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Corporations have free speech rights, except when it comes to meat

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Corporations have a penchant for using the First Amendment to slip through the grasp of new regulations.

R.J. Reynolds Tobacco Company (RAI), for instance, used it to argue against a Food and Drug Administration requirement that would have plastered grisly images of smoking’s side effects on cigarette packages. Such labels constituted compelled speech, Reynolds argued—successfully.

Likewise, ratings agencies Standard and Poor’s and Fitch hid behind the First Amendment when it was criticized for giving high ratings to worthless securities in the run up to the financial crisis. They said that the ratings were based on opinion and therefore constituted protected speech.

So when Congress passed legislation imposing new rules requiring meat producers to attach country of origin labels to their products, the First Amendment defense must have looked like an attractive method for the industry to wiggle out of the regulation. In July 2013, industry groups representing livestock producers, feedlot operators, and meat packers gave it a shot.

Led by the American Meat Institute, the groups filed a lawsuit against the United States Department of Agriculture that claimed that requiring producers to use labels that identified the countries in which its animals were born, raised, and slaughtered, and to specify if meat in a single package was “co-mingled” from different countries of origin represented compelled speech and violated the First Amendment. The meat industry argued in its complaint that because there was no “legitimate justification” for the born, raised, and slaughtered labels, and because the new rules would “impose significant burdens on and radically restructure the way meat is produced and packaged in this country,” the regulation violated the First Amendment, which prohibits compelled speech in the absence of substantial governmental interest.

The government, meanwhile, said its interest in allowing consumers to know the origin of the food they eat should be “beyond dispute.” The meat industry “cannot and do[es] not provide any basis for second-guessing the considered judgment of Congress … that country-of-origin labeling is warranted.”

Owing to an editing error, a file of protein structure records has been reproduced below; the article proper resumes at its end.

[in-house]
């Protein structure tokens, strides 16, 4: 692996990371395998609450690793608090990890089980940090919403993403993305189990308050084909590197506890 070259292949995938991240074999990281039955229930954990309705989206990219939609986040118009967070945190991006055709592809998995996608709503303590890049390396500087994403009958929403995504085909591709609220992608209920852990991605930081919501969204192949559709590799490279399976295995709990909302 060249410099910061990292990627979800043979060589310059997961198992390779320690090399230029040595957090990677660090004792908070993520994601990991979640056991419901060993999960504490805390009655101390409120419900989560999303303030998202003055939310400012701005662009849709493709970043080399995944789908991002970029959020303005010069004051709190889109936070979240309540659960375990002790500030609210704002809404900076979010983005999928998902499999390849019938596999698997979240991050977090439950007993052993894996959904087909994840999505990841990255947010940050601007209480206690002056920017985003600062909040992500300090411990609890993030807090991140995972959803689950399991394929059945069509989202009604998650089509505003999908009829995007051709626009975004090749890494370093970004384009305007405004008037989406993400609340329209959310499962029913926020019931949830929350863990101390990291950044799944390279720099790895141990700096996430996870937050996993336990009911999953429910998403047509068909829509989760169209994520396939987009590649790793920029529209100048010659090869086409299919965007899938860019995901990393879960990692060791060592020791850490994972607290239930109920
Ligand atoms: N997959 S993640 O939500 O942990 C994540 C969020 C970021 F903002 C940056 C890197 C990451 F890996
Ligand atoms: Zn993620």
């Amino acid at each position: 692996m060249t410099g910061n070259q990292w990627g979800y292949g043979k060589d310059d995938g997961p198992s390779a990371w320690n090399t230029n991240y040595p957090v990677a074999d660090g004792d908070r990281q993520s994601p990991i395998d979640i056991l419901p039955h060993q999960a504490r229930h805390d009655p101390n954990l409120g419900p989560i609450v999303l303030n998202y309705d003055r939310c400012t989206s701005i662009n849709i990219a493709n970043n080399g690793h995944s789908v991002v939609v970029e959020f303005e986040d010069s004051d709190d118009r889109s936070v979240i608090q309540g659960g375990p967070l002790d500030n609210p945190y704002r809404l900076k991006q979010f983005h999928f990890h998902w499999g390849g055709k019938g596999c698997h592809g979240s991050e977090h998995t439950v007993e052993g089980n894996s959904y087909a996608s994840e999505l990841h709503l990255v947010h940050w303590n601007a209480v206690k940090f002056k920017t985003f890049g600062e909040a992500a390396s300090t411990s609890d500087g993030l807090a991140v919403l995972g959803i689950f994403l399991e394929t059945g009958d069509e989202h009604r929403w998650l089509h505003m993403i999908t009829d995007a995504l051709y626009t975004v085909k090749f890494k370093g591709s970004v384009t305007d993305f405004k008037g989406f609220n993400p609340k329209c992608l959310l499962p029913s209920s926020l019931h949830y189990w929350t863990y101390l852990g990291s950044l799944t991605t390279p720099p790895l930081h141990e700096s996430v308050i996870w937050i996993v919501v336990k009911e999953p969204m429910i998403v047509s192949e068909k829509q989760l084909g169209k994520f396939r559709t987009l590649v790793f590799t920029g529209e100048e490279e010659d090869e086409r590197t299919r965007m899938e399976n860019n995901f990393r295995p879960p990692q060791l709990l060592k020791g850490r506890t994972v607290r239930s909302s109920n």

Despite what seems like a long line of corporations winning such cases, a divided panel of 11 judges in the United States Court of Appeals for the District of Columbia Circuit this week ruled against the meat producers after finding that the government interest in informing consumers and isolating potential food contamination superseded the industry’s First Amendment claims.

“Simply because the agency believes [the meat industry] has other, superior means to protect food safety doesn’t delegitimize a congressional decision to empower consumers to take possible country-specific differences in safety practices into account,” the court majority said. Nor does such a belief “undercut the economy-wide benefits of confining the market impact of a [potential] disease outbreak.”

The court majority acknowledged that its decision seemed to fly in the face of previous rulings—specifically the Reynolds Tobacco case over the graphic cigarette warnings labels, which was decided by a three-judge panel in the same circuit court in 2012. The deciding judges in that case sided with Reynolds by ruling that the government interest didn’t trump Reynolds’ First Amendment rights since the labeling requirements weren’t aimed at preventing deception.

The court majority in the meat label case, meanwhile, provided more leeway in what sorts of government interest took precedence over a corporation’s First Amendment rights; they ruled that government interest could reach beyond the prevention of deception to such objectives as consumer knowledge and containment of food-borne illness outbreaks.

The court majority in the meat label case explained its decision bluntly: “To the extent that other cases in this circuit may be read as holding to the contrary…we now overrule them.”

That combative language could embolden regulators to require similar disclosures, says Joshua Turner, an attorney at Wiley Rein who specializes in federal and state regulation. At the very least, he says, it sets the stage for a federal regulation-versus-corporate free speech showdown in the Supreme Court.